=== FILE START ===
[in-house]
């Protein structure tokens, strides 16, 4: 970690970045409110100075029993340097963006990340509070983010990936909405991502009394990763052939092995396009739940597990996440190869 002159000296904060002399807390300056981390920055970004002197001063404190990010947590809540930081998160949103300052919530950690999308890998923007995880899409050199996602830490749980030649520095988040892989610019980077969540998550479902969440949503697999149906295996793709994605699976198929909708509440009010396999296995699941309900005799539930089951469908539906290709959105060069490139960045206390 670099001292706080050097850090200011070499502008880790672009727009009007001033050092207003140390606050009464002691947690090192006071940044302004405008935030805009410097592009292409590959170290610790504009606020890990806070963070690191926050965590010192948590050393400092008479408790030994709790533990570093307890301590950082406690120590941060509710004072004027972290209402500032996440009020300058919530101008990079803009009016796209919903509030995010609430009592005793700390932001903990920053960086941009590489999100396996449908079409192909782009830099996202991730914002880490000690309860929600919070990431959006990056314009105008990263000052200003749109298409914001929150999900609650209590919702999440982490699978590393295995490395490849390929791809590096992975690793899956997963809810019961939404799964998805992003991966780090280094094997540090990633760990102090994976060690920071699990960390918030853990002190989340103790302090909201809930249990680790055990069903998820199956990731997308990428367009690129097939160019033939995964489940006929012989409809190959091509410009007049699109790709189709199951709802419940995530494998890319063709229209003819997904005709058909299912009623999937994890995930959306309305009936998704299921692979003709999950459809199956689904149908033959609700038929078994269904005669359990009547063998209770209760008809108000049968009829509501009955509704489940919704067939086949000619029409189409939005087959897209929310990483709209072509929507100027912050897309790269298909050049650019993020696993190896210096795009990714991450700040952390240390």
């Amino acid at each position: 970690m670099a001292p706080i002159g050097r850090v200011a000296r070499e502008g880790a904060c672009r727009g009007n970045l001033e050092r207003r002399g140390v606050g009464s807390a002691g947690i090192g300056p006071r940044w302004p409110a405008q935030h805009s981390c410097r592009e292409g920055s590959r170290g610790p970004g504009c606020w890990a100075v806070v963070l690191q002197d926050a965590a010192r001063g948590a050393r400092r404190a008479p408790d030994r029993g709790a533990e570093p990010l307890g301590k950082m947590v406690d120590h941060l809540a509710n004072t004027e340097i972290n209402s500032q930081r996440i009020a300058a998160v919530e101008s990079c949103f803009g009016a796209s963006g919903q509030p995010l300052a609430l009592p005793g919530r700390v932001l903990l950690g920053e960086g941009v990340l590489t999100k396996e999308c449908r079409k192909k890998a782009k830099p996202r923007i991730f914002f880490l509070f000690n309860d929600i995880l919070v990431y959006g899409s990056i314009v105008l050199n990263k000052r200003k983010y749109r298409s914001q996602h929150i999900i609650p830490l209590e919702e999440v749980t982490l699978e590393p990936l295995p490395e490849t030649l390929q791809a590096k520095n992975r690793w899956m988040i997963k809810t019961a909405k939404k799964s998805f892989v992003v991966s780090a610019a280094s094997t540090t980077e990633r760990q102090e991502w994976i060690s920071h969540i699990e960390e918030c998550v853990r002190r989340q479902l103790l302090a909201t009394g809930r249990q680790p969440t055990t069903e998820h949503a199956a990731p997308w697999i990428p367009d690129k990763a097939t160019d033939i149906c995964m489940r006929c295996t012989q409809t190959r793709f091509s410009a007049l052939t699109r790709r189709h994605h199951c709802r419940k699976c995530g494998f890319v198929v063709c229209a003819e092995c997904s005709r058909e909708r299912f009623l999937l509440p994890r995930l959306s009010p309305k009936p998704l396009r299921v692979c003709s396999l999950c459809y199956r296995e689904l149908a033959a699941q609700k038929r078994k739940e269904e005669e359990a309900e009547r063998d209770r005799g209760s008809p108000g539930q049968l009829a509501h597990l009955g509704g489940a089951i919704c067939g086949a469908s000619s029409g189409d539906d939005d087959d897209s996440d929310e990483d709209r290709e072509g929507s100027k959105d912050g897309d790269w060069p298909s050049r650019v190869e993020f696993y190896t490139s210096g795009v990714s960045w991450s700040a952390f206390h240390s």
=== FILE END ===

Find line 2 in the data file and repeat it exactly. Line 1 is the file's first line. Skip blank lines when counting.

């Protein structure tokens, strides 16, 4: 970690970045409110100075029993340097963006990340509070983010990936909405991502009394990763052939092995396009739940597990996440190869 002159000296904060002399807390300056981390920055970004002197001063404190990010947590809540930081998160949103300052919530950690999308890998923007995880899409050199996602830490749980030649520095988040892989610019980077969540998550479902969440949503697999149906295996793709994605699976198929909708509440009010396999296995699941309900005799539930089951469908539906290709959105060069490139960045206390 670099001292706080050097850090200011070499502008880790672009727009009007001033050092207003140390606050009464002691947690090192006071940044302004405008935030805009410097592009292409590959170290610790504009606020890990806070963070690191926050965590010192948590050393400092008479408790030994709790533990570093307890301590950082406690120590941060509710004072004027972290209402500032996440009020300058919530101008990079803009009016796209919903509030995010609430009592005793700390932001903990920053960086941009590489999100396996449908079409192909782009830099996202991730914002880490000690309860929600919070990431959006990056314009105008990263000052200003749109298409914001929150999900609650209590919702999440982490699978590393295995490395490849390929791809590096992975690793899956997963809810019961939404799964998805992003991966780090280094094997540090990633760990102090994976060690920071699990960390918030853990002190989340103790302090909201809930249990680790055990069903998820199956990731997308990428367009690129097939160019033939995964489940006929012989409809190959091509410009007049699109790709189709199951709802419940995530494998890319063709229209003819997904005709058909299912009623999937994890995930959306309305009936998704299921692979003709999950459809199956689904149908033959609700038929078994269904005669359990009547063998209770209760008809108000049968009829509501009955509704489940919704067939086949000619029409189409939005087959897209929310990483709209072509929507100027912050897309790269298909050049650019993020696993190896210096795009990714991450700040952390240390």